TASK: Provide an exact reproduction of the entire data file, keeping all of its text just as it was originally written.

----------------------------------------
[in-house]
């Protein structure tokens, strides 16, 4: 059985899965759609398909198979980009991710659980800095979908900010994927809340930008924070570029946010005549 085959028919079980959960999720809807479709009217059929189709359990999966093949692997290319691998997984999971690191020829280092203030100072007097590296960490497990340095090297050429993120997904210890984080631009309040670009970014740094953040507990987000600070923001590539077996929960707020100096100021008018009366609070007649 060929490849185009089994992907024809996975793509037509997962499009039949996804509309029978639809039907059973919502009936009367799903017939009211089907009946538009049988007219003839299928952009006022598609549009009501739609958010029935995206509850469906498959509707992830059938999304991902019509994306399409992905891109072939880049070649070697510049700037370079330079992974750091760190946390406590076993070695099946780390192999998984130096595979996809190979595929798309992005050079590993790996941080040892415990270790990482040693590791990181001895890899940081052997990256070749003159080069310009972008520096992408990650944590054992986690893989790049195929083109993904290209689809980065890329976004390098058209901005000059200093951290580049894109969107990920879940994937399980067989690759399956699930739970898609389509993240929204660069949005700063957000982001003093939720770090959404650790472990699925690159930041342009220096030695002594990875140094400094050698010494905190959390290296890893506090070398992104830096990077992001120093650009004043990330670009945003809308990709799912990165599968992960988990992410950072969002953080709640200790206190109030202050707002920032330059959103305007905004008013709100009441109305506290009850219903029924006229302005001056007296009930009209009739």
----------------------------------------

[in-house]
């Protein structure tokens, strides 16, 4: 059985899965759609398909198979980009991710659980800095979908900010994927809340930008924070570029946010005549 085959028919079980959960999720809807479709009217059929189709359990999966093949692997290319691998997984999971690191020829280092203030100072007097590296960490497990340095090297050429993120997904210890984080631009309040670009970014740094953040507990987000600070923001590539077996929960707020100096100021008018009366609070007649 060929490849185009089994992907024809996975793509037509997962499009039949996804509309029978639809039907059973919502009936009367799903017939009211089907009946538009049988007219003839299928952009006022598609549009009501739609958010029935995206509850469906498959509707992830059938999304991902019509994306399409992905891109072939880049070649070697510049700037370079330079992974750091760190946390406590076993070695099946780390192999998984130096595979996809190979595929798309992005050079590993790996941080040892415990270790990482040693590791990181001895890899940081052997990256070749003159080069310009972008520096992408990650944590054992986690893989790049195929083109993904290209689809980065890329976004390098058209901005000059200093951290580049894109969107990920879940994937399980067989690759399956699930739970898609389509993240929204660069949005700063957000982001003093939720770090959404650790472990699925690159930041342009220096030695002594990875140094400094050698010494905190959390290296890893506090070398992104830096990077992001120093650009004043990330670009945003809308990709799912990165599968992960988990992410950072969002953080709640200790206190109030202050707002920032330059959103305007905004008013709100009441109305506290009850219903029924006229302005001056007296009930009209009739």